Say It Ain’t So, Joe

The New York papers are abuzz with rumors of Joe Torre’s imminent firing. I hope the reports of his coaching death are greatly exaggerated, because Torre was far from the one to blame for the Yankees’ post-season demise. He was handed a pitching staff that might have been young (as opposed to the Padres’ Chris Young, who looked spectacular) a decade ago, sporting Carl Pavano (who didn’t throw a single pitch in pinstripes this year) as its poster child. Matsui and Sheffield got hurt, and along comes Melky Cabrera. Who knew? Joe knew. Joe managed, and played the hand he was dealt, and played it well. If Steinbrenner is going to give him the equivalent of 7-2 offsuit hole cards in a game of hold’em, Joe knows how to play it.

On my way to the airport this morning, the sports talk radio was filled with “Ditch A-rod” and “Take Jeter’s captaincy” complaints. The engineers were hitting the dump button more than for the Howard Stern show, deleting invective laced with expletive. Everyone seems to think it’s Jeter’s problem that A-rod doesn’t feel loved, and if A-rod isn’t loved then he can’t play well.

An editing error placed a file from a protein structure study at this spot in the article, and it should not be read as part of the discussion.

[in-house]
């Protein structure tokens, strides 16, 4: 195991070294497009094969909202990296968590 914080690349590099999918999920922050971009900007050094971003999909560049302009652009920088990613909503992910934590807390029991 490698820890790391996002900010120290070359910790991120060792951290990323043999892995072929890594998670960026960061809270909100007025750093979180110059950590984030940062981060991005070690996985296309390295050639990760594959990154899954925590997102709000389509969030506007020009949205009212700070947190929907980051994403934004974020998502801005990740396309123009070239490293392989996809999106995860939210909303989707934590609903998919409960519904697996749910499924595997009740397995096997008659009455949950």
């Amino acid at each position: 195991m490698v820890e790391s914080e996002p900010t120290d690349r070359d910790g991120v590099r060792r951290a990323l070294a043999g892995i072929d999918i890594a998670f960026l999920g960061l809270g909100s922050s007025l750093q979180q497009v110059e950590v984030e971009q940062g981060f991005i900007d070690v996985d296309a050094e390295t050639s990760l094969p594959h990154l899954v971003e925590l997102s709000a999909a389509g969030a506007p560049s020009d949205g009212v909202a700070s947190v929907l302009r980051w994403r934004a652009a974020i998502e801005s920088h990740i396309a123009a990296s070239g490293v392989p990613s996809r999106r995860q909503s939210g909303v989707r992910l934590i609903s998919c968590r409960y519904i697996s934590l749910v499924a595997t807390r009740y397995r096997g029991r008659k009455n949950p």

Excuse me? A-rod gets paid in a year what most people make in ten careers. That’s love. That’s the fans love of the game translated into insane ticket prices and $7 beers and $9 sausages and $25 t-shirts to pay for Mr. “I want to be liked”. You want to be liked? Start with the fans, and the community, and your teammates. Don’t wait for people to come to you, go to the people. Do the work. Joe Torre is in front of the press, win or lose, every day, doing the work even when his team isn’t.

Young, exciting prospects sell tickets and jerseys too. And they are eager to build up some street cred, on the street, so they’ll engage with the community. Veterans who want to win with every fiber of their (able) bodies sell tickets. Ray Borque, anyone? Pudge Rodriguez?

The Yankees will retool, and there will be a long winter of discontent when everyone is a manager, coach, third baseman, and negotiator, and then it starts again in 22 weeks. For once, it would be nice if the Yankees opened up with a clear gap between the average age of the players and that of the year-round residents around training camp. I just hope Joe’s still there to point out the players.